Indenting with Tabs

This notebook originally appeared in Paul Ivanov's Journal

Greg Wilson asked on the IPython mailing list:

Subject: easiest way to insert a literal tab character in a code cell?
Greg Wilson, on 2014-04-03 18:37,  wrote:
> Hi,
> I'd like to put literal tab characters in cells, but of course tab means 
> "indent" to the editor.  What's the easiest way to do this?
> Thanks,
> Greg
> p.s. because I'm going to write Makefiles in the notebook...


The easiest way to do this is to just get a tab character somewhere that you can copy, and then paste it in.

In [1]:
print("\t")
	
In [2]:
	# I copy pasted the output of the cell above here

An alternative solution is to make a string with tabs and insert it into another cell, using IPython machinery.

In [3]:
ip = get_ipython()
In [4]:
ip.set_next_input("\tMakefiles are awesome")
In [ ]:
	Makefiles are awesome

If you have a file on disk or on the web, you can also just use the %load magic to do this.

In [5]:
%load /home/pi/file_with_tabs
In [ ]:
default:
	cat /etc/issue
	whoami

Such files can be written with the %%writefile cell magic... but of course you need to have inserted tabs there in some manner.

In [6]:
%%writefile ~/file_with_tabs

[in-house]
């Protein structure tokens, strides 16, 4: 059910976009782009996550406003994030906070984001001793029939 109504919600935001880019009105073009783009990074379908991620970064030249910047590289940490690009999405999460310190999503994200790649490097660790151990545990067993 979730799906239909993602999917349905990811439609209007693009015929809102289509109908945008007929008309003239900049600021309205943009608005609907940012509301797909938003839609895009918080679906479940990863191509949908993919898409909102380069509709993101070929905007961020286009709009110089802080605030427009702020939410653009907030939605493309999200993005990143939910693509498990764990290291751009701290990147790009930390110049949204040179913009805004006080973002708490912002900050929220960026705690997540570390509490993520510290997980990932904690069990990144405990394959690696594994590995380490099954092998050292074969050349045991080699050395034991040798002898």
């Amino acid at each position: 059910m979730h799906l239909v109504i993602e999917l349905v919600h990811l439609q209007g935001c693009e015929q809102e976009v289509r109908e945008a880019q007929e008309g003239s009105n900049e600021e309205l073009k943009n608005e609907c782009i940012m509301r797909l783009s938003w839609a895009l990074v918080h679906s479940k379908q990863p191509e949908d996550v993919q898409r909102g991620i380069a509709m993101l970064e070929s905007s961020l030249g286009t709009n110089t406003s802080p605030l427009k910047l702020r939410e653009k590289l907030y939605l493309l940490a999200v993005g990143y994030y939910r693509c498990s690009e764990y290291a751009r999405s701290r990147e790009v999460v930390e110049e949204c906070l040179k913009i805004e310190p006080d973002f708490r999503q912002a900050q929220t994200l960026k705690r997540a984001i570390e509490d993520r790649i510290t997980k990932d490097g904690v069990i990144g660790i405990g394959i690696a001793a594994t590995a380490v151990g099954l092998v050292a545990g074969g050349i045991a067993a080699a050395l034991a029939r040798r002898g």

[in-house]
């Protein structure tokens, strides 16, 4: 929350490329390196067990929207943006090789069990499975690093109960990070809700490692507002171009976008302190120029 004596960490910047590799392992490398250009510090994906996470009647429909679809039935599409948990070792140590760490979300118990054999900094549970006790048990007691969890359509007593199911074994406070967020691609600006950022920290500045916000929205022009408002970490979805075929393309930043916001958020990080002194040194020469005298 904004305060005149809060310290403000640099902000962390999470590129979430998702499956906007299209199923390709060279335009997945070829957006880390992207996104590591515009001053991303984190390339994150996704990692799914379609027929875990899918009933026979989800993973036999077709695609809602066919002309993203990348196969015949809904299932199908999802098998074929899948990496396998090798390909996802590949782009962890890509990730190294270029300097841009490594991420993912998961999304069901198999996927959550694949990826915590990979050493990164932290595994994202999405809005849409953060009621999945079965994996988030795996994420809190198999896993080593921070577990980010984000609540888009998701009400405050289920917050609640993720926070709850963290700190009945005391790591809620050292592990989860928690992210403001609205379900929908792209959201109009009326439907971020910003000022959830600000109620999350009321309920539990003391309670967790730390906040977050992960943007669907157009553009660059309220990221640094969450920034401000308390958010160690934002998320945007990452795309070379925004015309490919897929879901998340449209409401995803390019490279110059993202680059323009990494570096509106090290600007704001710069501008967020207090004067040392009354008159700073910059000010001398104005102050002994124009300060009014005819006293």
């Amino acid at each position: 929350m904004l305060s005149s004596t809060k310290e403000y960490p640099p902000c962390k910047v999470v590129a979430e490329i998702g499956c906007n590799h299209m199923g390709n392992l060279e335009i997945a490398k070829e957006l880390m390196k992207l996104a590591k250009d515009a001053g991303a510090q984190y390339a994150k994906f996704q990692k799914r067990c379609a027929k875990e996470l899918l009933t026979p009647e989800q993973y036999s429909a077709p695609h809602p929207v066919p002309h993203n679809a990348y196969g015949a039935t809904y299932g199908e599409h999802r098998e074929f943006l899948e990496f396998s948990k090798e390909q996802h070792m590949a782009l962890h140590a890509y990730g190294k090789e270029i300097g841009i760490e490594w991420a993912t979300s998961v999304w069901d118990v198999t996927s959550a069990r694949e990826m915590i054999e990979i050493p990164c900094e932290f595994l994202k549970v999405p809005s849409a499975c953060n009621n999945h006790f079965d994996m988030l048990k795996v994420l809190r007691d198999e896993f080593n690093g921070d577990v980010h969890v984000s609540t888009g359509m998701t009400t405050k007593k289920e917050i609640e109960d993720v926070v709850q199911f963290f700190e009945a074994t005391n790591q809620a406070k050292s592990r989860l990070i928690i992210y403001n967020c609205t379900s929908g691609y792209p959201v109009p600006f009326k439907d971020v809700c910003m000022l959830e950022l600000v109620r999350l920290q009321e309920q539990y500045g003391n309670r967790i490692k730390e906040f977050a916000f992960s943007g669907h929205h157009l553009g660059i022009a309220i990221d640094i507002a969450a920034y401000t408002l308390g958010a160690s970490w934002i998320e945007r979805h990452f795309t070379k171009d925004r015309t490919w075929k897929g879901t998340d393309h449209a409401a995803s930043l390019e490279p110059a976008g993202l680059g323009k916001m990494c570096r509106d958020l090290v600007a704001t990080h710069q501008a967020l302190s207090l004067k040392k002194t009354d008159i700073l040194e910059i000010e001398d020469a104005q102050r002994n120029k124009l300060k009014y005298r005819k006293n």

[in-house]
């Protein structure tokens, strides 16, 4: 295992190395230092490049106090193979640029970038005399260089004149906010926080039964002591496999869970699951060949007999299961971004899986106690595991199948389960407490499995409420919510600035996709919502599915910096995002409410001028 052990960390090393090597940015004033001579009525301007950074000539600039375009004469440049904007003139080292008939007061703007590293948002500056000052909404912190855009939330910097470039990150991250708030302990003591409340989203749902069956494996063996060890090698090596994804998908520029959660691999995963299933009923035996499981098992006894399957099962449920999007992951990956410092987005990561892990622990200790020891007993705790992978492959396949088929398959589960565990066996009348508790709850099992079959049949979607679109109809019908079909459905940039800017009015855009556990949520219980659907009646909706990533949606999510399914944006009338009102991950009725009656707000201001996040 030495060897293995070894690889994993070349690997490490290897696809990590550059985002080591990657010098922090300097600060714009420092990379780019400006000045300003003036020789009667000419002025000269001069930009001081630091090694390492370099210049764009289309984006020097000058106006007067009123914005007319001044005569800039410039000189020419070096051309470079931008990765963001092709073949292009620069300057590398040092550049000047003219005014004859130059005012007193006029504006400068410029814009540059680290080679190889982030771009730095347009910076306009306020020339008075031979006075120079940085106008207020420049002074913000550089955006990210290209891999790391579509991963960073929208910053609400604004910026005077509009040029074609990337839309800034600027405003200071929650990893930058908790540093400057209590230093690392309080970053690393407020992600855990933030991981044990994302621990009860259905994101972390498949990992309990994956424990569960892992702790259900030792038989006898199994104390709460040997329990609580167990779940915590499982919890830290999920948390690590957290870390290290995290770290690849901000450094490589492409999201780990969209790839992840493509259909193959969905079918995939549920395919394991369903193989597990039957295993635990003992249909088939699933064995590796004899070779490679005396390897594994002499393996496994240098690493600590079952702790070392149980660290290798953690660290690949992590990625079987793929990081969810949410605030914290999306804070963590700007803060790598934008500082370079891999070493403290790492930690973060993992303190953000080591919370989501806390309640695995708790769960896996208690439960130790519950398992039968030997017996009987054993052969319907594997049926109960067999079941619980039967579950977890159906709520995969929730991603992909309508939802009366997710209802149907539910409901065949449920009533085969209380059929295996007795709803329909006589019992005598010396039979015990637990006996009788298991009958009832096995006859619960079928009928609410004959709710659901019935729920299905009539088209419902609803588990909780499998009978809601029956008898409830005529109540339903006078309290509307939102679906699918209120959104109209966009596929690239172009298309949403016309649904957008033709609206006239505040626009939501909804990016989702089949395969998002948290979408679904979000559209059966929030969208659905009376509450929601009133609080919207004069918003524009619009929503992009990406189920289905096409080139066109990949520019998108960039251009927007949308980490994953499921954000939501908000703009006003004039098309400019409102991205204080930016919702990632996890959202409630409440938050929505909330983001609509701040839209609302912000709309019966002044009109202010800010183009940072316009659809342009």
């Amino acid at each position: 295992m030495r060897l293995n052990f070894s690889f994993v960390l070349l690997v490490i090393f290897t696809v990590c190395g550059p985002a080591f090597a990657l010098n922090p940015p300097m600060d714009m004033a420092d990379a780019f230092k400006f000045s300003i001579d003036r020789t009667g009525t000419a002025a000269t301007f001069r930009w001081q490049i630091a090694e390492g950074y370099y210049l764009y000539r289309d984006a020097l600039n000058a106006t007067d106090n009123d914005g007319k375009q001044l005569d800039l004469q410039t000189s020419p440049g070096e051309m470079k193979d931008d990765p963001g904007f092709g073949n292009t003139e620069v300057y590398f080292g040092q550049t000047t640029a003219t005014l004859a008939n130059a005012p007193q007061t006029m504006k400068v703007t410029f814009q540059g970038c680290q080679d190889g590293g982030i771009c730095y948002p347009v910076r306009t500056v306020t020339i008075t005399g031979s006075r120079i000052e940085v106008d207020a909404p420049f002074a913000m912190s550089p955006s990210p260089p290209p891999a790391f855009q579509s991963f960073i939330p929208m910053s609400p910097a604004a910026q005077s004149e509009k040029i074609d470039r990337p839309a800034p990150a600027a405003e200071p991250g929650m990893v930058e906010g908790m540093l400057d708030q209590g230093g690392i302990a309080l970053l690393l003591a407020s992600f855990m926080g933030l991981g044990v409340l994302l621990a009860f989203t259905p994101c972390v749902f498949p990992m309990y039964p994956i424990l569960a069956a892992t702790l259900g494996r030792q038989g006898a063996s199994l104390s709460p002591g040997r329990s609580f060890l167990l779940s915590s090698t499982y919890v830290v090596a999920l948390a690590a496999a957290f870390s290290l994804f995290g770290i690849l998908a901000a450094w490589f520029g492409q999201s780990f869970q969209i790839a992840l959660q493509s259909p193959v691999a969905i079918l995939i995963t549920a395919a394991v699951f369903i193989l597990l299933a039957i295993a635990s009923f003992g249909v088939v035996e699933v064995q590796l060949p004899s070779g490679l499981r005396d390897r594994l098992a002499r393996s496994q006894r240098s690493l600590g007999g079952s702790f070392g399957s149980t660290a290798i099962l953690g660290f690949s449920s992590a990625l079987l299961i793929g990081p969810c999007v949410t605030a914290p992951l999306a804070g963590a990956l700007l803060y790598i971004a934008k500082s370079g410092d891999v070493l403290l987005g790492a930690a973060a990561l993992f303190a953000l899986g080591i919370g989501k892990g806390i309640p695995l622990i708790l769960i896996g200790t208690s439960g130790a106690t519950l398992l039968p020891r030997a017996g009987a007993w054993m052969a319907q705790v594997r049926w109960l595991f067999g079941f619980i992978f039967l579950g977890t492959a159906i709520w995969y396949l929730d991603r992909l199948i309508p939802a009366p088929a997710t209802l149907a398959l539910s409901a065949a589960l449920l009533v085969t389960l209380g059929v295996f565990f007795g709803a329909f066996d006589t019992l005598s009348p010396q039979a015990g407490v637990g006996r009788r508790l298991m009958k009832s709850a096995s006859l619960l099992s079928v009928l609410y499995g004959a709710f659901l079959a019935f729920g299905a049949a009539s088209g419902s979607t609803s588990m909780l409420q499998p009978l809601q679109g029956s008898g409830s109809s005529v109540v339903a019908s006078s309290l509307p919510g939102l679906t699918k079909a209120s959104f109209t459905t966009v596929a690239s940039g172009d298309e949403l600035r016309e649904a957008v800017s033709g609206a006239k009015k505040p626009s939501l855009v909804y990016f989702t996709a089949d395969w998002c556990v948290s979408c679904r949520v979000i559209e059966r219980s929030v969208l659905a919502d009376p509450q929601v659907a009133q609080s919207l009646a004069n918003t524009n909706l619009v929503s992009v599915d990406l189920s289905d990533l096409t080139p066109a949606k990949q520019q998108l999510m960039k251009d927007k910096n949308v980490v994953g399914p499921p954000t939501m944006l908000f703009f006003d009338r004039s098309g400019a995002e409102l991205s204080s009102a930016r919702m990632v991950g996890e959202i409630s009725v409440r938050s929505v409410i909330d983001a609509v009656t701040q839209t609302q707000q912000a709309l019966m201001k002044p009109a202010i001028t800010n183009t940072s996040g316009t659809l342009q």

default:
	cat /etc/issue
	whoami
Overwriting /home/pi/file_with_tabs
In [7]:
!make -f /home/pi/file_with_tabs
cat /etc/issue
Debian GNU/Linux jessie/sid \n \l

whoami
pi

The more involved, but more usable way

We can set up CodeMirror to insert tabs instead of spaces.

In [8]:
%%javascript

IPython.tab_as_tab_everywhere = function(use_tabs) {
    if (use_tabs === undefined) {
        use_tabs = true; 
    }
    
    // apply setting to all current CodeMirror instances
    IPython.notebook.get_cells().map(
        function(c) {  return c.code_mirror.options.indentWithTabs=use_tabs;  }
    );
    // make sure new CodeMirror instances created in the future also use this setting
    CodeMirror.defaults.indentWithTabs=use_tabs;
    
    };

The reason we attach tab_as_tab_everywhere to IPython is because when we use the %%javascript magic, any variables we define there must be called in the same cell that defined it - they get their own closure. The reason we do this is to allow the notebook javascript to not get screwed up when there are javascript errors. We could have attached it to window or CodeMirror or anything else that's already in javascript-land.

I covered how to add functions like this to the custom.js file in your profile in my post about disabling blinking in the notebook. That way these little functions are available in every notebook, without you having to insert a cell defining them.

Now we've got code that allows us to apply the change to all current and future cells. We leave it as an exercise for the interested reader to modify that code and make a little button in the toolbar, to toggle it on a per-cell basis.

Hints:

You can get to the code mirror instance via IPython.notebook.get_selected_cell().code_mirror

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